Table of Contents

Handbook on Islam and Economic Life

Handbook on Islam and Economic Life

Edited by M. Kabir Hassan and Mervyn K. Lewis

Handbook on Islam and Economic Life is a unique study, one of the first of its kind to consider Islam within a broader economic sphere. Covering a wide breadth of topics and research, it explores how Islam impinges upon and seeks to shape major aspects of economic life including economic organisation, business and management, finance and investment, charity, mutuality and self-help, and government. It concludes by analysing the link between religion and development, the present economic situation in Arab countries and the causes of underdevelopment in Muslim countries.

Chapter 3: Islam versus economics

Asad Zaman

Subjects: asian studies, asian economics, economics and finance, asian economics, islamic economics and finance

Extract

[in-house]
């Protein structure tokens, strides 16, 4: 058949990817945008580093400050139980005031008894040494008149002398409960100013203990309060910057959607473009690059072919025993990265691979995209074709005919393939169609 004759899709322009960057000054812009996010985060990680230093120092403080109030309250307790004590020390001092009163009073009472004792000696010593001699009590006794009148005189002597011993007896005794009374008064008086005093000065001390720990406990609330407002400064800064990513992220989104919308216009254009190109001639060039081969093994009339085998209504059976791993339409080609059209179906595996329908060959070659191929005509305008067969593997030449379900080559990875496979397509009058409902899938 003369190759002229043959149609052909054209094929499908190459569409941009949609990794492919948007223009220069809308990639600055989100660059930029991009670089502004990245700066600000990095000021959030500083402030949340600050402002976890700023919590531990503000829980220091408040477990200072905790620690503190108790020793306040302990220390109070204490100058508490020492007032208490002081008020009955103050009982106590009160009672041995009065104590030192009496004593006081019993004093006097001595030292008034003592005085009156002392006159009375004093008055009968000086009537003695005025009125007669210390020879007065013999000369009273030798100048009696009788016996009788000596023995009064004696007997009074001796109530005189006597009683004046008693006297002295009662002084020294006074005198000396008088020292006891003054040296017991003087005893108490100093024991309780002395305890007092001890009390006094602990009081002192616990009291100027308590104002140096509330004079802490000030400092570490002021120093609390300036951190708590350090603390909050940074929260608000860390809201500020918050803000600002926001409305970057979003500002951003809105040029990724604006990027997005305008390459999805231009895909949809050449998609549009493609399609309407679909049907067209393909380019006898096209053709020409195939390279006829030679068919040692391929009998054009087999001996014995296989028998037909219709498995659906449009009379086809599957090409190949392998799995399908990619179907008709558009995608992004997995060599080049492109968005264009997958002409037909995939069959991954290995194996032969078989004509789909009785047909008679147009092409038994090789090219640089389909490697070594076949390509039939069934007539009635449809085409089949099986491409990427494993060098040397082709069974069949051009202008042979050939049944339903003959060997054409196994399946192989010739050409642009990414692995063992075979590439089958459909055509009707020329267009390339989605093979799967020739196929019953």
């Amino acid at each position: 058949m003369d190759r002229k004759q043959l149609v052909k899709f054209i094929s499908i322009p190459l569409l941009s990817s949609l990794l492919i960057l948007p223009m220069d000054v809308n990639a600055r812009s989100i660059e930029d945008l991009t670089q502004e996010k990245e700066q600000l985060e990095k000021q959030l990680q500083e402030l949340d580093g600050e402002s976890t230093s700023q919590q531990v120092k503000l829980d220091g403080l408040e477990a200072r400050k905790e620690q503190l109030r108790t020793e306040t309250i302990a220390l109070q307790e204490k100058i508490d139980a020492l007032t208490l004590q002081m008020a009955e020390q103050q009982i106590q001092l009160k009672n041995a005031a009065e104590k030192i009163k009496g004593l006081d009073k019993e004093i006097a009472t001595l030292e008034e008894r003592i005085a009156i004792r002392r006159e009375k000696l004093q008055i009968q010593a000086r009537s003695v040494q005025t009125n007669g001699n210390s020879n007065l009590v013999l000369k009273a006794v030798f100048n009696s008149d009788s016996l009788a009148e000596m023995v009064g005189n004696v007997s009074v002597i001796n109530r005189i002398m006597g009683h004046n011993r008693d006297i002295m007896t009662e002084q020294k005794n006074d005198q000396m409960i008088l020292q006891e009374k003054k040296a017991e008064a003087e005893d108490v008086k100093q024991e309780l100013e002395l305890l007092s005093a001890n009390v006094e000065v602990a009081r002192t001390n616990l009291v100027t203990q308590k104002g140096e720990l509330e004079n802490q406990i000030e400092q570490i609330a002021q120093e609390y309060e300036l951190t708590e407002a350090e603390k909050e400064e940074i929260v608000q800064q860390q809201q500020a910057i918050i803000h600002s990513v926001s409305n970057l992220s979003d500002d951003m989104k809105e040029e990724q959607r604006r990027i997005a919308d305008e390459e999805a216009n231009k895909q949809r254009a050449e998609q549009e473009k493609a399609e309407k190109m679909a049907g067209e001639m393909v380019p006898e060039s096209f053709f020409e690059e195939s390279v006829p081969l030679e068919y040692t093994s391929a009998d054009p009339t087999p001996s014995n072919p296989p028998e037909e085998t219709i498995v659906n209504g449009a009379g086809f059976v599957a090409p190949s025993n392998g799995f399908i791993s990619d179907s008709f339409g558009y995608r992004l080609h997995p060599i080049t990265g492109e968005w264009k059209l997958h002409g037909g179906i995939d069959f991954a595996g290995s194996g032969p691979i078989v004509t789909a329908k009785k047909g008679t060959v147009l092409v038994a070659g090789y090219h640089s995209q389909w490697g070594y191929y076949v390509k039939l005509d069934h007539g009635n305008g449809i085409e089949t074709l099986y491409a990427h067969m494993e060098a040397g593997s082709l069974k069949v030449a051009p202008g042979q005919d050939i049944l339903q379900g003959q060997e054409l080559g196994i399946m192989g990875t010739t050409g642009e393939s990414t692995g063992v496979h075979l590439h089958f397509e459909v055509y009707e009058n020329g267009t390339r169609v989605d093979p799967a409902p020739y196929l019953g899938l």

The most fundamental difference between Islamic and secular economic teachings is caused by diametrically opposed views on the purpose of creation of man and the universe. Islam teaches us that the universe was created as a testing ground for human beings. Those who succeed will receive an eternal reward, while those who fail will be severely punished. According to secular thought, the universe was created by a cosmic accident, and man came into existence through a random and purposeless process of evolution. Furthermore, life will finish with death, when we will turn to dust. It is no surprise then that secular economists think that all humans should maximize pleasure during this life. According to Islamic teachings, although the nature of the test we face is complex and multi-dimensional, at the most fundamental level we are tested to see whether we can look through the appearances and recognize and love God. All meaningful human activity, economic or otherwise, is directed towards the Day of Judgement. Any other kind of activity is either meaningless or harmful in distracting us from our purpose. In particular, the purpose of economic activity is to earn the pleasure of Allah. One cannot decide on what is the best way to organize economic affairs, or any human affairs, without first specifying the purpose of human life. This is why Western attempts to ‘describe’ optimal social structures are deceptive – they implicitly specify a purpose, but this purpose is both concealed and in conflict with Islamic views.

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